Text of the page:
When comes to erotic thriller, Atom Egoyan isn't particularly among the favorable candidates spring into mind. In fact, his movies are always cerebral and clinical, regardless what kind of genre he was given to be accomplished of. Movies that touches on the explicit issue of sex, love, obsession and nudity are actually nothing new for Egoyan in which he has previously helmed genre of such in 1994's EXOTICA and 2005's WHERE THE TRUTH LIES. In his latest movie here, his Americanized reinvisioning of 2003's French-language NATHALIE (which re-titled as CHLOE) is an exciting erotic thriller blessed with provocative themes of insecurities, sex and obsession and coupled with a line of top-flight casts. It's also a sleekly-mounted picture so lurid and beautiful you just can't simply take your eyes off the screen. Those are just part of the glossy style that plays so well on its surface that it's quite sad that same cannot be said for the overall of this movie. CHLOE is the kind of movie that could have been better, but Atom Egoyan and Erin Cressida Wilson's adapted screenplay manage only to reach a half-baked point and stays there.
When music professor husband David (Liam Nesson) misses his night flight back home, his gynecologist wife Catherine (Julianne Moore) is very upset of him for not making it for the surprise birthday party she had been organized for quite some time. The following morning, she discovers a text message sent to David by one of his students that proves he was lying about why he was late after all. She starts to suspect David must have been having an affair and she wants to find out about it. And so, she ends up hiring a sultry young call girl named Chloe (Amanda Seyfried) to pick on to David and report back to her how he responds. As Catherine and Chloe constantly meet each other, Chloe keeps telling stories about him that grows more explicit at each meeting. Such stories has ultimately devastated Catherine so much she begins to believe that her husband no longer the person he used to be, and soon finds herself unexpectedly drawn deeper to Chloe -- an obsession that proves to be more dangerous than she ever imagined.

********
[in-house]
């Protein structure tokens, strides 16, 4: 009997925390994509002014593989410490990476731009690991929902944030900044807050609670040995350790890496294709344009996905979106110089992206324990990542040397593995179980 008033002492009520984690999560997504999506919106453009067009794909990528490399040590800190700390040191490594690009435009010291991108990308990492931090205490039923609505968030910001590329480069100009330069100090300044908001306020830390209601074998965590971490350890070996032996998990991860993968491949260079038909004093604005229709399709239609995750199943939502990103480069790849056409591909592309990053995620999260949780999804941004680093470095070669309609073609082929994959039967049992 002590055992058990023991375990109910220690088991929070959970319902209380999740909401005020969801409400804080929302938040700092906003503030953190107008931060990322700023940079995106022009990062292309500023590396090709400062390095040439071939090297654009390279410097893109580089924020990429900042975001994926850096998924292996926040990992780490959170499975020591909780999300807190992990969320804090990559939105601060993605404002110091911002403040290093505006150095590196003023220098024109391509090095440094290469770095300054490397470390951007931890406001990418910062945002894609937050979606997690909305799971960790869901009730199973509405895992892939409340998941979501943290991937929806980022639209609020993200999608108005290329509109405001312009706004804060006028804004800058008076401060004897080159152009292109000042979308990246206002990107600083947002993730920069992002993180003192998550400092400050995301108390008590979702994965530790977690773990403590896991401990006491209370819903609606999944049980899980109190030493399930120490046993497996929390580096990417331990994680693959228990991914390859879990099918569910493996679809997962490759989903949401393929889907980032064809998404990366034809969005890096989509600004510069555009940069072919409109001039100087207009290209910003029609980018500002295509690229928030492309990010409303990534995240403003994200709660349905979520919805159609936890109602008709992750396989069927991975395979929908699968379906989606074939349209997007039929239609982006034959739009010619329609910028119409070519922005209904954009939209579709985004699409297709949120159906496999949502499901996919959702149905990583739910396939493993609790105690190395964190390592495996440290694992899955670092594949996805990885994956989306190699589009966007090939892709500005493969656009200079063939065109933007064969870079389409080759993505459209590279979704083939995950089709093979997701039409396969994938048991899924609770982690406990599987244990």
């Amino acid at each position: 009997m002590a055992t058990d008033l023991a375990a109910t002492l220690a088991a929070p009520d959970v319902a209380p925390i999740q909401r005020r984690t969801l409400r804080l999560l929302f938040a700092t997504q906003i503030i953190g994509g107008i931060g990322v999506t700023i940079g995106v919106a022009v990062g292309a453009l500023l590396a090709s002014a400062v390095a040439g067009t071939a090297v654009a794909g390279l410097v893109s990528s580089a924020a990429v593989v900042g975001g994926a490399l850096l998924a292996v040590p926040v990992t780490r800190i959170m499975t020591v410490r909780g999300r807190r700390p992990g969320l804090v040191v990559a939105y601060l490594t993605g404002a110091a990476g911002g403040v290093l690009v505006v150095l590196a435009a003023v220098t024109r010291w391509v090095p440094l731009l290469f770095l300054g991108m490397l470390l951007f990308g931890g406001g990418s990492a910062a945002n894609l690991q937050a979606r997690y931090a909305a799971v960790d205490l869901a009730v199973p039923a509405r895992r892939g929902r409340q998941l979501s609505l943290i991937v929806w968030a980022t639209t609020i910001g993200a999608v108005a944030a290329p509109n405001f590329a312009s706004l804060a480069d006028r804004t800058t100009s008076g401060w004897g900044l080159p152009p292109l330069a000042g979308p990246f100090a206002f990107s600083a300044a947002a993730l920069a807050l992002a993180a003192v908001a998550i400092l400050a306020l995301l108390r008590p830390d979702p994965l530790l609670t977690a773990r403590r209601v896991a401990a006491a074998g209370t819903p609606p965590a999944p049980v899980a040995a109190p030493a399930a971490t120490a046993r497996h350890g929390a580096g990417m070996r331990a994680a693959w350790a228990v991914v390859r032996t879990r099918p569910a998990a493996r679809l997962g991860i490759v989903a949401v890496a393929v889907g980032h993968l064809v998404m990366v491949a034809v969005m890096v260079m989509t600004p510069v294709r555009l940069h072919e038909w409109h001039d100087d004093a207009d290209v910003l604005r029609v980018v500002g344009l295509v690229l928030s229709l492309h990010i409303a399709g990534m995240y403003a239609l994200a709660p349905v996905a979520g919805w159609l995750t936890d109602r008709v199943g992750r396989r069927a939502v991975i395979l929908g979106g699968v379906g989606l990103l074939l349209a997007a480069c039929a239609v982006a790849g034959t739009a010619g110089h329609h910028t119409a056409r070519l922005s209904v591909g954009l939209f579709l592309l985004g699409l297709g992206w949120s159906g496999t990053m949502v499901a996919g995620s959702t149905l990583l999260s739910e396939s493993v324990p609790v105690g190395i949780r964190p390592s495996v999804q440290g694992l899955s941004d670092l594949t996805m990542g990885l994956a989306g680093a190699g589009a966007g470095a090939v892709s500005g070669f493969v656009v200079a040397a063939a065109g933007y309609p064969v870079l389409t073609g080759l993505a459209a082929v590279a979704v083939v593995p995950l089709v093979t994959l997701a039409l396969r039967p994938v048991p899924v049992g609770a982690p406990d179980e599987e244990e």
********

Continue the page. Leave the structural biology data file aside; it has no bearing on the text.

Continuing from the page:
Beneath its half-baked script lies some thought-provoking topics that keeps the movie all the more intriguing to watch for. Among them are how Catherine becomes insecure and delusional that she keeps thinking she's no longer desirable enough for her husband she has suspected all the while. The movie's biggest highlight is of course the brief but intense lesbian scene between her and Chloe, which is no doubt one of the most explicit sex scenes ever filmed (at least for mainstream releases) in recent memory.
The cast is equally top-notch. Amanda Seyfried, who is known for making a successful career in comedies, delivers a tour de force bravura performance as the mysterious call girl with hidden agenda. Not only she is compulsively watchable for all her sultriness and occasional glimpse of nudity, she also believable and sympathetic. As good as she is, her character remains a cipher that Egoyan doesn't seem to dig deep to make her someone we can understand better. It's a minor nitpicking in an otherwise superb role Seyfried tackled with alluring grace. Julianne Moore is similarly impressive as the emotionally-insecure Catherine, while Liam Neeson makes best of his limited screen time playing an effective performance that could have been a thankless role.
Technical credits are first-rate here. In addition to Egoyan's sumptuous direction, cinematographer Paul Sarossy captures a well-shot, moodily icy texture to its Toronto surroundings while Mychael Danna's sneaky music score suitably accompanied the lurid atmosphere of the movie.